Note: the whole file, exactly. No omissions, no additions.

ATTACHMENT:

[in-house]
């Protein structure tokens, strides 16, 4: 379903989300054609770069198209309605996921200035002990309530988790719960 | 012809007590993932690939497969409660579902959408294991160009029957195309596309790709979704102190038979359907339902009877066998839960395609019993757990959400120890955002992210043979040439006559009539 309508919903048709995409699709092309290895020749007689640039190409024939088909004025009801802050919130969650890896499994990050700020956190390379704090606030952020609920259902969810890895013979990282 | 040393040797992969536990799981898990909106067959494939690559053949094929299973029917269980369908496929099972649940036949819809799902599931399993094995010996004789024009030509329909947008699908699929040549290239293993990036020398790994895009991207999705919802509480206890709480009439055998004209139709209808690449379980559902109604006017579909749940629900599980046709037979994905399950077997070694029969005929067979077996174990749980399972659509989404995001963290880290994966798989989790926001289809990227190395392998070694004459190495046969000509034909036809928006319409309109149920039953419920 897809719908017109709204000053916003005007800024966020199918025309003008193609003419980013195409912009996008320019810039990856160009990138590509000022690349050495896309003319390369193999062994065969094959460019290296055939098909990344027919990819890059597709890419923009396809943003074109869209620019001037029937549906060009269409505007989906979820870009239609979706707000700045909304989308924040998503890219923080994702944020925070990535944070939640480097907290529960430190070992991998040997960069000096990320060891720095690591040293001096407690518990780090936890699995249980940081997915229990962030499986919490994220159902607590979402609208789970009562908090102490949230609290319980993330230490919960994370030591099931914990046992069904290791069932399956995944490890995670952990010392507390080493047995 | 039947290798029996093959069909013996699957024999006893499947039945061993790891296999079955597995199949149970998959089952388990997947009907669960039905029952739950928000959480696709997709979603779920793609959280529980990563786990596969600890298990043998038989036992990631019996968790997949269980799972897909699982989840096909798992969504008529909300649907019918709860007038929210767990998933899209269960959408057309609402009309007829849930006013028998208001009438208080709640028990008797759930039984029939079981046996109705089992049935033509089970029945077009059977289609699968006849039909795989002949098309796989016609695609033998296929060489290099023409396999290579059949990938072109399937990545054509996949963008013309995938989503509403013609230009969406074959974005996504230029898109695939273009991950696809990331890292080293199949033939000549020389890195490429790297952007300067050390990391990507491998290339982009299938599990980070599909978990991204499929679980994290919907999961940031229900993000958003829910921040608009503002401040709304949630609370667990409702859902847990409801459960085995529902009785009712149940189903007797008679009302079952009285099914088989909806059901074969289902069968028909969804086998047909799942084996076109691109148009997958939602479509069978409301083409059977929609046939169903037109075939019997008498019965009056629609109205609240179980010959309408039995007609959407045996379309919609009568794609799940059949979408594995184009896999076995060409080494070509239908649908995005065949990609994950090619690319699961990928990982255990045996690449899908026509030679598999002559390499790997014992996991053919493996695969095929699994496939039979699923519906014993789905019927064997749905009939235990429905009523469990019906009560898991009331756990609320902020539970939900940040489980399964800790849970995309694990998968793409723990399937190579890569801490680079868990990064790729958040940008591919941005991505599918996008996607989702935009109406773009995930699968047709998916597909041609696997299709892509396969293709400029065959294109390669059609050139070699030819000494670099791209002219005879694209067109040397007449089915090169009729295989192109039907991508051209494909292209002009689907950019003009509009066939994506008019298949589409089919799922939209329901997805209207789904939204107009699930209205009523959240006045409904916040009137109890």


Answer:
[in-house]
């Protein structure tokens, strides 16, 4: 379903989300054609770069198209309605996921200035002990309530988790719960 | 012809007590993932690939497969409660579902959408294991160009029957195309596309790709979704102190038979359907339902009877066998839960395609019993757990959400120890955002992210043979040439006559009539 309508919903048709995409699709092309290895020749007689640039190409024939088909004025009801802050919130969650890896499994990050700020956190390379704090606030952020609920259902969810890895013979990282 | 040393040797992969536990799981898990909106067959494939690559053949094929299973029917269980369908496929099972649940036949819809799902599931399993094995010996004789024009030509329909947008699908699929040549290239293993990036020398790994895009991207999705919802509480206890709480009439055998004209139709209808690449379980559902109604006017579909749940629900599980046709037979994905399950077997070694029969005929067979077996174990749980399972659509989404995001963290880290994966798989989790926001289809990227190395392998070694004459190495046969000509034909036809928006319409309109149920039953419920 897809719908017109709204000053916003005007800024966020199918025309003008193609003419980013195409912009996008320019810039990856160009990138590509000022690349050495896309003319390369193999062994065969094959460019290296055939098909990344027919990819890059597709890419923009396809943003074109869209620019001037029937549906060009269409505007989906979820870009239609979706707000700045909304989308924040998503890219923080994702944020925070990535944070939640480097907290529960430190070992991998040997960069000096990320060891720095690591040293001096407690518990780090936890699995249980940081997915229990962030499986919490994220159902607590979402609208789970009562908090102490949230609290319980993330230490919960994370030591099931914990046992069904290791069932399956995944490890995670952990010392507390080493047995 | 039947290798029996093959069909013996699957024999006893499947039945061993790891296999079955597995199949149970998959089952388990997947009907669960039905029952739950928000959480696709997709979603779920793609959280529980990563786990596969600890298990043998038989036992990631019996968790997949269980799972897909699982989840096909798992969504008529909300649907019918709860007038929210767990998933899209269960959408057309609402009309007829849930006013028998208001009438208080709640028990008797759930039984029939079981046996109705089992049935033509089970029945077009059977289609699968006849039909795989002949098309796989016609695609033998296929060489290099023409396999290579059949990938072109399937990545054509996949963008013309995938989503509403013609230009969406074959974005996504230029898109695939273009991950696809990331890292080293199949033939000549020389890195490429790297952007300067050390990391990507491998290339982009299938599990980070599909978990991204499929679980994290919907999961940031229900993000958003829910921040608009503002401040709304949630609370667990409702859902847990409801459960085995529902009785009712149940189903007797008679009302079952009285099914088989909806059901074969289902069968028909969804086998047909799942084996076109691109148009997958939602479509069978409301083409059977929609046939169903037109075939019997008498019965009056629609109205609240179980010959309408039995007609959407045996379309919609009568794609799940059949979408594995184009896999076995060409080494070509239908649908995005065949990609994950090619690319699961990928990982255990045996690449899908026509030679598999002559390499790997014992996991053919493996695969095929699994496939039979699923519906014993789905019927064997749905009939235990429905009523469990019906009560898991009331756990609320902020539970939900940040489980399964800790849970995309694990998968793409723990399937190579890569801490680079868990990064790729958040940008591919941005991505599918996008996607989702935009109406773009995930699968047709998916597909041609696997299709892509396969293709400029065959294109390669059609050139070699030819000494670099791209002219005879694209067109040397007449089915090169009729295989192109039907991508051209494909292209002009689907950019003009509009066939994506008019298949589409089919799922939209329901997805209207789904939204107009699930209205009523959240006045409904916040009137109890």